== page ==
But the bookshop manager I spoke to strongly disagrees.  He says that although e-book sales of Fifty Shades may be high, all the women who are buying the print copies in his shop are very upfront about it and show no embarrassment whatsoever. 

Even without e-book sales being counted, sales volumes so far of Fifty Shades here now exceed those of any other adult title since records began.  The speed of sales is even faster than of The Da Vinci Code.  Only the Harry Potter books sold faster here, and they are in the children/young adult category. 

All of which is a complete mystery to yours truly.   Why so many Irish women -- and over 15 million in the U.S. -- should be reading this rubbish is beyond me.   There's a difference between writing that is merely explicit and writing that's erotic.

Dip into Fifty Shades anywhere (hey, it's my job, I'm a books editor) and you will find writing that is so poor it's a joke.  It's explicit but so clunky and cheesy that it's about as titillating as a wet Monday afternoon at Knock.

You probably know that the novel features the submissive-dominant relationship between young college grad Anastasia Steele and Christian Grey, a rich media tycoon in his late 20s.

Abused as a child, he is obsessed with control.   She allows him to subjugate her, which includes her being blindfolded, spanked and whipped with a riding crop -- among other kinky routines. 

Some of the naughtiest stuff takes place in the "Red Room of Pain" in Grey's mansion. But it's hard to take seriously when Anastasia exclaims things like "Holy crap!" or "Holy s***!" or even "Holy Moses!" at the appropriate moments.

Some of the more laughable stuff cannot be quoted here but the following lines give some idea of the level: "Suddenly, he sits up and tugs my panties off and throws them on the floor. Pulling off his boxer briefs, his erection springs free. Holy Cow! . . . He kneels up and pulls a condom on to his considerable length. Oh no . . . Will it? How?"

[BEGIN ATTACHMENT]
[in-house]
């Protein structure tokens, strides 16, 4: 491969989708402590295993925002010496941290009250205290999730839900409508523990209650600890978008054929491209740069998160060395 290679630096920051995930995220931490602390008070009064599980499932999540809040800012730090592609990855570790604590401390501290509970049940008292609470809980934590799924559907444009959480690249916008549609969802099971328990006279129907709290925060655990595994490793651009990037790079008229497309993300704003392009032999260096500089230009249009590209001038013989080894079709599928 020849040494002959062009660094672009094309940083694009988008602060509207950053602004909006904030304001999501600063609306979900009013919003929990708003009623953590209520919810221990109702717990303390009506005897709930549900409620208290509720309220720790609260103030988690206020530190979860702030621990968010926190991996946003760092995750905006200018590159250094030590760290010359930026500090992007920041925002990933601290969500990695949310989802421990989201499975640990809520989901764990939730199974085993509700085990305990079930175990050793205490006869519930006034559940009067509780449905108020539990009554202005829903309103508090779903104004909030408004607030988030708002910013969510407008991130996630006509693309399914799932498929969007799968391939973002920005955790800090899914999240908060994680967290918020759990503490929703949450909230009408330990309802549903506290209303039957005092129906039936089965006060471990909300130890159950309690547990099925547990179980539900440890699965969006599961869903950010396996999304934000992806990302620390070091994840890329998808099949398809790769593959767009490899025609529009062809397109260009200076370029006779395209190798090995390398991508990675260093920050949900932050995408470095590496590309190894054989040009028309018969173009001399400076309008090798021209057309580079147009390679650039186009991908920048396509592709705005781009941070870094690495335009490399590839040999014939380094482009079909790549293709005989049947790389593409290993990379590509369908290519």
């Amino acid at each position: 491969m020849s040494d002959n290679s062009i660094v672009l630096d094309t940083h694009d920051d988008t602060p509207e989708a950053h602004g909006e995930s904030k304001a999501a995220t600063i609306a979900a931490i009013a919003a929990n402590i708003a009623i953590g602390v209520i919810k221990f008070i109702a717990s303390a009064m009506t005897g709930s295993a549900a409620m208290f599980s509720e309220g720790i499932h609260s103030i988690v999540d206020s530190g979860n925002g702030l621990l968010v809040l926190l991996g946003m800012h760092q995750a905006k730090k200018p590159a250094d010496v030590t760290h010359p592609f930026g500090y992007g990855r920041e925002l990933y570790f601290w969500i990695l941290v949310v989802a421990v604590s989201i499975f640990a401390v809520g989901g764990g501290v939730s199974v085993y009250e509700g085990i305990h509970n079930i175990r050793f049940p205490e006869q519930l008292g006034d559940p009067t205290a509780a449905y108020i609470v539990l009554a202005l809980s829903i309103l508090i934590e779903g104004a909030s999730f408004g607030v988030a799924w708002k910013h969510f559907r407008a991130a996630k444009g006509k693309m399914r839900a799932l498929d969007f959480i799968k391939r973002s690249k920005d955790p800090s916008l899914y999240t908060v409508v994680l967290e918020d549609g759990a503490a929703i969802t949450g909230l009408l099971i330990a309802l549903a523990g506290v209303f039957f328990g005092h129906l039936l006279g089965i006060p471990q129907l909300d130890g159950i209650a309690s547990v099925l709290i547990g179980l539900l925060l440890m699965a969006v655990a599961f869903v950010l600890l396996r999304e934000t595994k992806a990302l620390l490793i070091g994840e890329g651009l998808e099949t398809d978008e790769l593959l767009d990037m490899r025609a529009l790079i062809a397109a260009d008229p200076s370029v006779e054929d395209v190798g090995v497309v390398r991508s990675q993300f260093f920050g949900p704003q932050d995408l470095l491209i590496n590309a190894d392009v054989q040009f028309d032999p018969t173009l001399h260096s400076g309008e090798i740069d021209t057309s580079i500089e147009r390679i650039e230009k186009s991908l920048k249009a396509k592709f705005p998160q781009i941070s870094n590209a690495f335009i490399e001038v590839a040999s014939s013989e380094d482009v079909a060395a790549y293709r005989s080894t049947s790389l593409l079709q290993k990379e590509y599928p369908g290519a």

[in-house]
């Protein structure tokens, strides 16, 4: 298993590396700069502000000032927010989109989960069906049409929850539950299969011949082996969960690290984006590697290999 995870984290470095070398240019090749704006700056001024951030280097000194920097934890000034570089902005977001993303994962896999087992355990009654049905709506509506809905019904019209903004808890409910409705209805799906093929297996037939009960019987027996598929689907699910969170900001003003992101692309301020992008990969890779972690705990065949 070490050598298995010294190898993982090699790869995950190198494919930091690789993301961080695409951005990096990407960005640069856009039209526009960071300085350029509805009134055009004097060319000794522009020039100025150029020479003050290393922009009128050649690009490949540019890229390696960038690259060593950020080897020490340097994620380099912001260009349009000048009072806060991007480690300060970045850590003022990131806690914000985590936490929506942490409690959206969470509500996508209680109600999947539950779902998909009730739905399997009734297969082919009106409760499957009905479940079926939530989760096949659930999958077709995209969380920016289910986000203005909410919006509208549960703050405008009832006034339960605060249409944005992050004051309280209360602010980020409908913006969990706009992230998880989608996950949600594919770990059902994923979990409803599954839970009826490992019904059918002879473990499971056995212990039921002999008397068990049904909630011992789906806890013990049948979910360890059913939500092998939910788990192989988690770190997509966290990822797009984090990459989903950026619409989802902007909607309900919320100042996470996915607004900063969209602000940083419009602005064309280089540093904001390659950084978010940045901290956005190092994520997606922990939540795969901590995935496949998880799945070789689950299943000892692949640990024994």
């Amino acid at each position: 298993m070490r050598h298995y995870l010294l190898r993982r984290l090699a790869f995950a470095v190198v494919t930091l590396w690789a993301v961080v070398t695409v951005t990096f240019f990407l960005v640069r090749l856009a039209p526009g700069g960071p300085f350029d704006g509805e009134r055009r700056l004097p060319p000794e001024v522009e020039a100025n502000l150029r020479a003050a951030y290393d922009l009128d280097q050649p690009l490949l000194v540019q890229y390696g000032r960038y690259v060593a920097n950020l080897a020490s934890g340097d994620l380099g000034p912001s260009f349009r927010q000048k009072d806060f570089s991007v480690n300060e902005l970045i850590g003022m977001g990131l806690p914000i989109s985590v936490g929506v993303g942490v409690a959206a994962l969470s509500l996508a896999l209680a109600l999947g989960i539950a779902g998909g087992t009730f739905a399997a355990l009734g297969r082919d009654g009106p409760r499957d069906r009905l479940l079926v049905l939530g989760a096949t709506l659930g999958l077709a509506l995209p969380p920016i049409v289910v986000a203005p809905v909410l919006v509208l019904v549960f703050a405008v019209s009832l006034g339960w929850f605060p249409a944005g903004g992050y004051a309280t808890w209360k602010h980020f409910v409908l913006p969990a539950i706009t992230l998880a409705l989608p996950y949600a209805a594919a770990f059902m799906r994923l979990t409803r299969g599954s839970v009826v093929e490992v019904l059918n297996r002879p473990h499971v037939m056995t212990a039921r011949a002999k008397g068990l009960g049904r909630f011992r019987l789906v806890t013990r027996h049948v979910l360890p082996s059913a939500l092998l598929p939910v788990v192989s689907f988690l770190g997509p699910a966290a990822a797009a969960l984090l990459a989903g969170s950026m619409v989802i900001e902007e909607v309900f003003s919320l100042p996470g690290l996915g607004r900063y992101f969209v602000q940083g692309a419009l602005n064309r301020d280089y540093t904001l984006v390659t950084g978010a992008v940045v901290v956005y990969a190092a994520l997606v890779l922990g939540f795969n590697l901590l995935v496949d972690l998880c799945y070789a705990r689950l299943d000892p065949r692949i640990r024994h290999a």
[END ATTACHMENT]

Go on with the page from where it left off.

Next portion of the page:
It's so poor it's almost comic, before quickly becoming seriously boring. 

For something really erotic, you need a real writer, like Booker Prize winning author John Banville. 

Banville is not only Ireland's greatest living novelist, but one of the finest writers in the English language anywhere.   Yet despite his status his new novel, Ancient Light, which was published on this side of the Atlantic last week and will appear in the U.S. in October, has caused mild shock among some of his readers here. 

The reason is that the new novel centers on a taboo affair, a summer of love in a small town in 1950s Ireland between a 15-year-old boy and his best friend's mother, who is 35.   It's not Fifty Shades, of course, although the woman involved happens to be a Mrs. Gray. 

Fifty Shades is explicit but so badly written it's risible  rather than erotic.  Banville's novel is the reverse, and it's already being hailed by the critics as a masterpiece. 

The writing is as vivid, intense and literary as all his work.  It explores the relationship between the boy and the 35-year-old woman in beautiful prose in a non-judgmental way, highlighting the extraordinary intensity of how the boy feels.

It's occasionally explicit, from the grapplings between the pair in the back of her car to an oral sex scene in a river.  

In comparison, Fifty Shades is as erotic as the Bible.

COMMENTS

Log in with your social accounts:

Or, log in with your IrishCentral account:

Forgot your password ?

Don't have an account yet? Register now !

Join IrishCentral with your social accounts:


Already have an account ?

Or, sign up for an IrishCentral account below:

By clicking above you are indicating that you have read & agree to our Terms and Privacy Policy.


Make sure we gathered the correct information from you

By clicking above you are indicating that you have read & agree to our Terms and Privacy Policy.


You already have an account on IrishCentral! Please confirm you're the owner.


Our new policy requires our users to save a first and last name. Please update your account: